Not Your Everyday Banana

by Bart Arondson

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I have read about and seen many lenses that are very expensive; upwards of 8-10 thousand (US) dollars. I ran across this lens and it was priced at an incredible 26,000 dollars. And this one at 102,000! Why do you really need a lens that costs that much? And what makes it so special that it costs that much?

Bottom Line - Is a lens of that price really worth the money vs a 4-8 thousand dollar lens for most applicable uses?

I am not even talking about the 2,000,000 USD Lens!

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For people who "need" such lenses for a very special assignment, they rent it. –  Gapton Dec 2 '11 at 8:32
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-1 for question's current phrasing which is more rant than to seek answer which can help future Photography readers. –  Global nomad Dec 2 '11 at 8:38
    
@Globalnomad - Partially, but it really comes down to this - is a 26,000 dollar lens really worth the money (if you are a full time photographer)? What makes it so special that someone should pay that much. –  Lynda Dec 2 '11 at 8:53
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I don't really think this is a rant. It's just that @Lynda does not seem to know what the manufacturing of a quality lens (e.g. reduction of aspheric distortion, coatings, etc.) involves. Some special applications require really expensive manufacturing, especially when there are only few customers (no economy of scale). –  Count Zero Dec 2 '11 at 10:30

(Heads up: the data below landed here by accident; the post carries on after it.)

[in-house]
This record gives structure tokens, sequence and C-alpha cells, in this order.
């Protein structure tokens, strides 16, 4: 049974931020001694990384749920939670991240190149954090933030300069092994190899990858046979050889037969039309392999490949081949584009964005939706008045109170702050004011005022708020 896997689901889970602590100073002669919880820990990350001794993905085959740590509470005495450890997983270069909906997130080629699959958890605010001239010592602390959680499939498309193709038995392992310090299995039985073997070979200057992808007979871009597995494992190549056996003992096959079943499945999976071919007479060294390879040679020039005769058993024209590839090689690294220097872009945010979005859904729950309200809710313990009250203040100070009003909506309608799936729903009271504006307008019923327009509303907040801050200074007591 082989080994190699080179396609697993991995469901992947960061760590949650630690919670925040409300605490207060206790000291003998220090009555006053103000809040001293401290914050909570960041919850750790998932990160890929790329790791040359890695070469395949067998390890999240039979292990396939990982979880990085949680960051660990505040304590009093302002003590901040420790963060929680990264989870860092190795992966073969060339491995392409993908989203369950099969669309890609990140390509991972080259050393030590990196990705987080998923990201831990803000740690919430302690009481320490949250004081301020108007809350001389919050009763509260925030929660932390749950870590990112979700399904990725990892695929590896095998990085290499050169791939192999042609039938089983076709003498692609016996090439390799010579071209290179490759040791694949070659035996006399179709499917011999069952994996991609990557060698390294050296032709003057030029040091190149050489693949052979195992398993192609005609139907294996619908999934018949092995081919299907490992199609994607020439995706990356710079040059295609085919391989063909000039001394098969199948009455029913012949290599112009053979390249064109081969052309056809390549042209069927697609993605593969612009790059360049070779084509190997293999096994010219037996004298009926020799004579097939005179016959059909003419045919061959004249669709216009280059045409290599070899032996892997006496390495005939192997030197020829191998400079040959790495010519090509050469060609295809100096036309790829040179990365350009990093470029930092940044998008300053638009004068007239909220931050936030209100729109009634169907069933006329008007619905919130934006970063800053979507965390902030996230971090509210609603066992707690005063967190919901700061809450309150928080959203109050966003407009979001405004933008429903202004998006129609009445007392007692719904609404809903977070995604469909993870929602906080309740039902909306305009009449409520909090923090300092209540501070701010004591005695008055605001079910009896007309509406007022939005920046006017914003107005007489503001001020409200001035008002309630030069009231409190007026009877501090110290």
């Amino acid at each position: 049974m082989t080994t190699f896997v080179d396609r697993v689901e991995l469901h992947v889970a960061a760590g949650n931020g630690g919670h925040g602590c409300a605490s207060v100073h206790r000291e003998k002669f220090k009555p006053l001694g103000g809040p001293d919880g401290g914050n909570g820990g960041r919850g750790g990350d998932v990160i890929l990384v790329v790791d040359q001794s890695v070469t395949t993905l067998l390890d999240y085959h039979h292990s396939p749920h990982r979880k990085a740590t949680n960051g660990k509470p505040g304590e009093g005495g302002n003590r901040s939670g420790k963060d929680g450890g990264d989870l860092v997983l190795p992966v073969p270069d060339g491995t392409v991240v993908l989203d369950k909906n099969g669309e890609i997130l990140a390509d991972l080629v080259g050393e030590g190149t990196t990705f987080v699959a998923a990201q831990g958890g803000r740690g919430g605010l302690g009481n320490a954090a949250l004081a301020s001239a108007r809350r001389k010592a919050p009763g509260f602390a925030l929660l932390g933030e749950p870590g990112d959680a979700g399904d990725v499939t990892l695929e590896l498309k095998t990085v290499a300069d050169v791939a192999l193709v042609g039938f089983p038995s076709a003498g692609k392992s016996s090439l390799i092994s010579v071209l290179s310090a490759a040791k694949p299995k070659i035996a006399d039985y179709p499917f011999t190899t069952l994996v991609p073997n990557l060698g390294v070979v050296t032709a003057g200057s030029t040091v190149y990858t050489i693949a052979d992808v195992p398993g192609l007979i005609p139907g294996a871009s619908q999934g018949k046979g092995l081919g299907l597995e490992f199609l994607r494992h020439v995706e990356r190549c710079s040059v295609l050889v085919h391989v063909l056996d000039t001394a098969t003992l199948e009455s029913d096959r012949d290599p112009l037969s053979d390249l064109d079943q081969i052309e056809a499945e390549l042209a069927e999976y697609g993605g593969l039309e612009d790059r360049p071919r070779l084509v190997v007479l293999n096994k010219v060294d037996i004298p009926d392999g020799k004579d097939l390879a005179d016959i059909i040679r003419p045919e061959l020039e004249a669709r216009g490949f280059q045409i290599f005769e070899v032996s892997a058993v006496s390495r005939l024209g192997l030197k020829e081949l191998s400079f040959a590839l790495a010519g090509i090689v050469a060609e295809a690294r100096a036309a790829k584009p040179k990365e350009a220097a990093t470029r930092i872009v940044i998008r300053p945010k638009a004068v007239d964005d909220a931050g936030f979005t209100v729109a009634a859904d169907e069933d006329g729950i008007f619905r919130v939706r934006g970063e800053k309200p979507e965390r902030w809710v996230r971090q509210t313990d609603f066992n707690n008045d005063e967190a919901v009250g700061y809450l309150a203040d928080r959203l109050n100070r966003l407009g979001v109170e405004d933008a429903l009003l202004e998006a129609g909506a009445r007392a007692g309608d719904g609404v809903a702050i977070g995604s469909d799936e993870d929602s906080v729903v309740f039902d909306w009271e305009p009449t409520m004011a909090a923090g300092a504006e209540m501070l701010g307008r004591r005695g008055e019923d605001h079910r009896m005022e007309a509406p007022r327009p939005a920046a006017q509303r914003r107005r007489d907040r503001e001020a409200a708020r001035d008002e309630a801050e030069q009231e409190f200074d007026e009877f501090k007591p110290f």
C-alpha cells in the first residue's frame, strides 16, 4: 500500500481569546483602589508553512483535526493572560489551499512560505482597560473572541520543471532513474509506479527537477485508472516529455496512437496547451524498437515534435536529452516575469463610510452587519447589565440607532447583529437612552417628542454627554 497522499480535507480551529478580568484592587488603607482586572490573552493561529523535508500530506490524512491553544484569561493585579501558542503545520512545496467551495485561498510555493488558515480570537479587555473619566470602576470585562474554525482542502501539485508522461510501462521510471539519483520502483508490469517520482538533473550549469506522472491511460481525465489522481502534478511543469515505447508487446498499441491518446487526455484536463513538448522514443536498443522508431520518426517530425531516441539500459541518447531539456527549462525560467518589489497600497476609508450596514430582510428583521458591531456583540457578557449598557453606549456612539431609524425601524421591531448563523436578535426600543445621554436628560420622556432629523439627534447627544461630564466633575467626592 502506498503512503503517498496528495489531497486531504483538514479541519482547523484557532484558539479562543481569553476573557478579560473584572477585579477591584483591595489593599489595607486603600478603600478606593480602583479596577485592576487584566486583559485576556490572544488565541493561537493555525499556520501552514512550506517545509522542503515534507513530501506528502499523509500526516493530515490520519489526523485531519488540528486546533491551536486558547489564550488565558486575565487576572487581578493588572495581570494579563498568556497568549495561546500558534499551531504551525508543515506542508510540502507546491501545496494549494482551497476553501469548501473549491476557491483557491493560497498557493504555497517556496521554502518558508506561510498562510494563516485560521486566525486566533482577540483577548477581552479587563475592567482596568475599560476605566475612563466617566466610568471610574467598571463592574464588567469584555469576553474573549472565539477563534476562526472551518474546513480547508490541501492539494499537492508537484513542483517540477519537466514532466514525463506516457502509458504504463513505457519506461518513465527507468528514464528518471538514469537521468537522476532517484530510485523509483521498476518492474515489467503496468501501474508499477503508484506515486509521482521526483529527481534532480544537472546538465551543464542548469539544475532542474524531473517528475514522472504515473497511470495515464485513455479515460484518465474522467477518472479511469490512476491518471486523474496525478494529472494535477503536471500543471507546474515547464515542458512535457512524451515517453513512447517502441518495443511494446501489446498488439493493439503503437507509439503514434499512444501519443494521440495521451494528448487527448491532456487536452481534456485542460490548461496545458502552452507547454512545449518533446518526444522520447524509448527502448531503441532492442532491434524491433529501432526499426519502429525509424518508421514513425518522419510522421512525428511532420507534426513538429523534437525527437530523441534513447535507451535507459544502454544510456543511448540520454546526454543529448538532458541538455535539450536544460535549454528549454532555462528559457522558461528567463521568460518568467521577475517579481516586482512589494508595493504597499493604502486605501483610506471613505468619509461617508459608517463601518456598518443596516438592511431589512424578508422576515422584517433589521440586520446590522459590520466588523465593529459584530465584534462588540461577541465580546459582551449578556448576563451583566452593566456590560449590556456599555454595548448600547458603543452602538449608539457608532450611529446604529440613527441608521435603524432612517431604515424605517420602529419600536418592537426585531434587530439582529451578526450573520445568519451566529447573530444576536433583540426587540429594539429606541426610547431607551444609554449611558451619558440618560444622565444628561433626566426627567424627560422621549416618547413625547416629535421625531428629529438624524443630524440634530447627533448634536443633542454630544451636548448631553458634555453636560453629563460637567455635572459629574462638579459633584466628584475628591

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possible duplicate of Really? Why does a Nikkor 35mm f/1.4 cost almost $2,000? –  mattdm Dec 2 '11 at 12:26
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2 Answers 2

up vote 14 down vote accepted

This article on the super-expensive lens you mention, the Canon EF 1200mm f/5.6, has has some details that might put the price into perspective:

The new EF 1200 was then marketed by Canon in July, 1993 with an annual production volume of around 2 (that's right - "two") lenses. The EF 1200 L was available by special order with lead times running about 18 months.

Why such a long lead time? For one reason, it takes nearly a year to grow fluorite crystals large enough to be ground and polished for use in this lens. In addition, the lens is "virtually hand-made".

A very niche market, expensive materials, and hand-made. The price is starting to sound completely justified to me after all.

And also from the article, who owns copies of this lens? Sports Illustrated (for the Olympics), National Geographic, and, basically, spy agencies. The expense isn't a big deal when it fills a need.

The relatively less-expensive Sigma lens, and in-production $10k Canon and Nikon lenses, are basically the same story on a smaller scale. Hard to make, expensive materials, not much demand — and there you go.

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The link has been amended to the Leitz/Leica APO Telyt R 1600mm/5.6. Same reasons (each copy is essentially a handmade custom), but the Leica R is even "nicher" (they never made a digital version, and the reflex Leicas weren't an object of collector porn). And now we're talking about a foot of front element (and, I assume, a team of porters to help you carry it around -- it's not a telephoto, it's just really, really long). –  user2719 Dec 2 '11 at 23:11